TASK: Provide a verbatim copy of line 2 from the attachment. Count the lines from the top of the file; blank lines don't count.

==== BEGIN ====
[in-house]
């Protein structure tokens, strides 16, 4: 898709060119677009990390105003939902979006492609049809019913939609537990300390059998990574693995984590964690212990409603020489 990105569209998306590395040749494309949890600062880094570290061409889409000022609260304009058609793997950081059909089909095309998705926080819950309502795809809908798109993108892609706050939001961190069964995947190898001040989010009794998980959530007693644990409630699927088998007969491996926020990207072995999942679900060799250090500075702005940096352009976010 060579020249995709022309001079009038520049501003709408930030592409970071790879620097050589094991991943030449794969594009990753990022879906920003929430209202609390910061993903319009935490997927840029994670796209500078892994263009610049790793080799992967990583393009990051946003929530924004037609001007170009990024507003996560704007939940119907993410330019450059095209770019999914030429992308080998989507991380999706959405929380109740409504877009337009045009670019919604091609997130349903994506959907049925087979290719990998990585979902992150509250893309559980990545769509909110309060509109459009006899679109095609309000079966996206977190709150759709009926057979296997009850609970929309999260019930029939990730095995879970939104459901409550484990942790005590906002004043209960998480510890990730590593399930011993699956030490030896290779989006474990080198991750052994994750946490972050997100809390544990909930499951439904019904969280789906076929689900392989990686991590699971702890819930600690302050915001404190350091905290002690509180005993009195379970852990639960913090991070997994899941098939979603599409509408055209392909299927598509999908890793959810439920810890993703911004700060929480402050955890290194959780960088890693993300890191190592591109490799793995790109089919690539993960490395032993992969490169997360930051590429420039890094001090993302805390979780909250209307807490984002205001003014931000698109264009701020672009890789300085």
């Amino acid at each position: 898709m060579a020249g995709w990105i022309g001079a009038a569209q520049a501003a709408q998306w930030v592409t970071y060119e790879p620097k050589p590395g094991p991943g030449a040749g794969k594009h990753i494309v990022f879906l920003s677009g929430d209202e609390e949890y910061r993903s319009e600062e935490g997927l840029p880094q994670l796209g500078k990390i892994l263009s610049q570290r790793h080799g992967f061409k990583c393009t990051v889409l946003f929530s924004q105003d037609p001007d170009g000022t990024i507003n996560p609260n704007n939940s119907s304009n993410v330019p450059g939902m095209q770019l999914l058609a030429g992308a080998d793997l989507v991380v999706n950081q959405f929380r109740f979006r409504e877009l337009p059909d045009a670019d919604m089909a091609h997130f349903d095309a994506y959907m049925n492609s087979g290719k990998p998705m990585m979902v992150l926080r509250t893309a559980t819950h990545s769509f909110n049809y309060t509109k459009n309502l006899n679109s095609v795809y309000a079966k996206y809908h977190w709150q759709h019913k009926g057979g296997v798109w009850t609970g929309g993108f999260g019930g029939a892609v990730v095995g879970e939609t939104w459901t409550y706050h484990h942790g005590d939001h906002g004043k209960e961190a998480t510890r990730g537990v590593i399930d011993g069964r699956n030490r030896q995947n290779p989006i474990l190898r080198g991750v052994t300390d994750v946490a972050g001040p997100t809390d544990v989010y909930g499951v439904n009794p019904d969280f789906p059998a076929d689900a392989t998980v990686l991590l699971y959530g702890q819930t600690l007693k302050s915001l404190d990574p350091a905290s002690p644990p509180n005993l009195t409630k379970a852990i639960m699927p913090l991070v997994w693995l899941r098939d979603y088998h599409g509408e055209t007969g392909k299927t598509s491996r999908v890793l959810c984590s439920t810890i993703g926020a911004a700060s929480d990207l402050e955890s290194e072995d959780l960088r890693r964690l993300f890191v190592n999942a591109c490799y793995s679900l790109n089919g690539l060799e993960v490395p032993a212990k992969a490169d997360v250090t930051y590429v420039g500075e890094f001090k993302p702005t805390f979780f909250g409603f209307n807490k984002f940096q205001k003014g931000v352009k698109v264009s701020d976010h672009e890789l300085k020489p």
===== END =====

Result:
């Protein structure tokens, strides 16, 4: 898709060119677009990390105003939902979006492609049809019913939609537990300390059998990574693995984590964690212990409603020489 990105569209998306590395040749494309949890600062880094570290061409889409000022609260304009058609793997950081059909089909095309998705926080819950309502795809809908798109993108892609706050939001961190069964995947190898001040989010009794998980959530007693644990409630699927088998007969491996926020990207072995999942679900060799250090500075702005940096352009976010 060579020249995709022309001079009038520049501003709408930030592409970071790879620097050589094991991943030449794969594009990753990022879906920003929430209202609390910061993903319009935490997927840029994670796209500078892994263009610049790793080799992967990583393009990051946003929530924004037609001007170009990024507003996560704007939940119907993410330019450059095209770019999914030429992308080998989507991380999706959405929380109740409504877009337009045009670019919604091609997130349903994506959907049925087979290719990998990585979902992150509250893309559980990545769509909110309060509109459009006899679109095609309000079966996206977190709150759709009926057979296997009850609970929309999260019930029939990730095995879970939104459901409550484990942790005590906002004043209960998480510890990730590593399930011993699956030490030896290779989006474990080198991750052994994750946490972050997100809390544990909930499951439904019904969280789906076929689900392989990686991590699971702890819930600690302050915001404190350091905290002690509180005993009195379970852990639960913090991070997994899941098939979603599409509408055209392909299927598509999908890793959810439920810890993703911004700060929480402050955890290194959780960088890693993300890191190592591109490799793995790109089919690539993960490395032993992969490169997360930051590429420039890094001090993302805390979780909250209307807490984002205001003014931000698109264009701020672009890789300085």